(96) JFPL, "Marital Status of Patients: First 1000 Patients" 4/108/2107, MFC, NAJ.
(97) JFPL, "Marital Status of Patients: First 1000 Patients" 4/108/2107, MFC, NAJ.
(98) Jamaica Family Planning League, "Patients 5001 to 6000," 4/108/2107, MFC, NAJ.
(99) All figures in this and the following two paragraphs are based on my own statistical analysis of the letters held at 4/108/645, MFC, NAJ. I have chosen not to include the names of those who wrote (referring to the numbers marked on the letters instead) out of concerns for privacy issues considering the content of the letters.
(100) See for example #106, #142, #215, 4/108/645, MFC, NAJ.
(101) #48, 4/108/645, MFC, NAJ.
(102) #104, 4/108/645, MFC, NAJ.
(103) #4, 4/108/645, MFC, NAJ.
(104) #38, #105, #369, #414, 4/108/645, MFC, NAJ.
(105) #148, 4/108/645, MFC, NAJ.
(106) See #54, #369, 4/108/645, MFC, NAJ.
(107) #412, 4/108/645, MFC, NAJ.
(108) #69, 4/108/645, MFC, NAJ.
(109) #31, 4/108/645, MFC, NAJ.
(110) #235, 4/108/645, MFC, NAJ.
(111) See for example #11, #23, #37, #75, #231, 4/108/645, MFC, NAJ.
(112) #411, 4/108/645, MFC, NAJ.
(113) #52, 4/108/645, MFC, NAJ.
(114) See for example #2, #75, #1, #161, #336, 4/108/645, MFC, NAJ.
(115) See letter to Mrs. Matthews, #17, 4/108/645, MFC, NAJ.
(116) Letter to Mrs. Chung, 12 November 1939, 4/108/645, MFC, NAJ.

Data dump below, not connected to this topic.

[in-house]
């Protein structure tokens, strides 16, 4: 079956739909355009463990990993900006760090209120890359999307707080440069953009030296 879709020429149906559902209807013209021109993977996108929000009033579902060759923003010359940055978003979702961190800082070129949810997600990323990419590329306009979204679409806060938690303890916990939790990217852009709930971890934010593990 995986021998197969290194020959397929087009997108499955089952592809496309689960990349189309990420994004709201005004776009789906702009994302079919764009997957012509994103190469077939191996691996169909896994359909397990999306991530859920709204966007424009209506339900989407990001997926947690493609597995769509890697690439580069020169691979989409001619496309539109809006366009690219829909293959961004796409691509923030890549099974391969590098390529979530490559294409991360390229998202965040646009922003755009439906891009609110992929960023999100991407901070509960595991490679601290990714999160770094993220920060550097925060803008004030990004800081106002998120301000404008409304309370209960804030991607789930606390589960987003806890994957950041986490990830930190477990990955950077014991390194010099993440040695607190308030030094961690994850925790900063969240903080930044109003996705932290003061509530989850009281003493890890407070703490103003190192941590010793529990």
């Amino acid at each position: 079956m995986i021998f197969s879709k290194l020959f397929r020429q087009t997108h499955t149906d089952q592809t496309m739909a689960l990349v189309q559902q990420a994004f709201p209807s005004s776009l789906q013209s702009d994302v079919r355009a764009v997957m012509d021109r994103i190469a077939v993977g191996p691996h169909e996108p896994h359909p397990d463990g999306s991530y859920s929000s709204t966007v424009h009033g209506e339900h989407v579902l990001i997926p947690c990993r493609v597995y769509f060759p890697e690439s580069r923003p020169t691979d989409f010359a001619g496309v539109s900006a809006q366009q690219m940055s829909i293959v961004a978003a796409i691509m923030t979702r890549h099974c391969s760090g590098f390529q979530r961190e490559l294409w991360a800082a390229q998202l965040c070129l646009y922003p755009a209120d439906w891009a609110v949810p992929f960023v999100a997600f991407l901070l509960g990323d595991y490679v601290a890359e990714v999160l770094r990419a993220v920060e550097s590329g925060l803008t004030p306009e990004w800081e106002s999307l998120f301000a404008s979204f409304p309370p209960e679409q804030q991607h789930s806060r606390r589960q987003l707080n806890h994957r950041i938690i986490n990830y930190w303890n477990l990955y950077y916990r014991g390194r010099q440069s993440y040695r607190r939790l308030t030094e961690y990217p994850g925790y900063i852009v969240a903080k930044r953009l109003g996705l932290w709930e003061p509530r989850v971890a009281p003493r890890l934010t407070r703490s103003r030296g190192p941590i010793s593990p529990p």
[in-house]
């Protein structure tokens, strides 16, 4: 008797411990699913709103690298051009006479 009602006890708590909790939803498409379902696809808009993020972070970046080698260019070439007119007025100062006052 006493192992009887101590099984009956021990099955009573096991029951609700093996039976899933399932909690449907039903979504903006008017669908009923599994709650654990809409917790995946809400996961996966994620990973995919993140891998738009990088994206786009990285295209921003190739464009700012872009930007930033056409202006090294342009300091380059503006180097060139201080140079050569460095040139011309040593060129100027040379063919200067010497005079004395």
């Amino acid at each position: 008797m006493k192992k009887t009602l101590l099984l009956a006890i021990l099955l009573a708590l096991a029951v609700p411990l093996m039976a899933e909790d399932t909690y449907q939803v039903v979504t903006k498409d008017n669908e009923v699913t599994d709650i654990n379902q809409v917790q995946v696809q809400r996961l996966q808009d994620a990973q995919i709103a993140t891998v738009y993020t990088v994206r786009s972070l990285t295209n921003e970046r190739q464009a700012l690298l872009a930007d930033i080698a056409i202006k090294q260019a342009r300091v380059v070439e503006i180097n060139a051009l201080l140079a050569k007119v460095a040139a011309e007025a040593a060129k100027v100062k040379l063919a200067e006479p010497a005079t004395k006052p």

(117) #245, 4/108/645, MFC, NAJ.
(118) #336, 4/108/645, MFC, NAJ.
(119) #95, 4/108/645, MFC, NAJ.
(120) #17, #322, 4/108/645, MFC, NAJ.
(121) "Amy Bailey Great Family Planning Pioneer," JFPA News, December 1970, p.6- 7. J2235, N.L.O.J.
(122) "Report on Family Planning Visits To St. Thomas: First Trip," p.2, July 1960, 4/108/2004, MFC, NAJ.
(123) "PROJECT for St Ann 1950," 4/108/1069, MFC, NAJ.
(124) SAFWO, "Annual Report: March 1956 to March 1957," p.14, 4/29/1/53, Sir Aldington Curphey Collection, NAJ.
(125) "Annual Report of the St. Ann's Family Welfare Organisation, March 1954 to March 1955," p.10, Una Elizabeth Jacobs Papers, Sophia Smith Collection, Smith College, Northampton, MA (Hereafter UEJP, SSC).
(127) "Evolution of a Family Planning Movement in Jamaica," Family Planning News, November 1972, F36, Rare Books, NLOJ.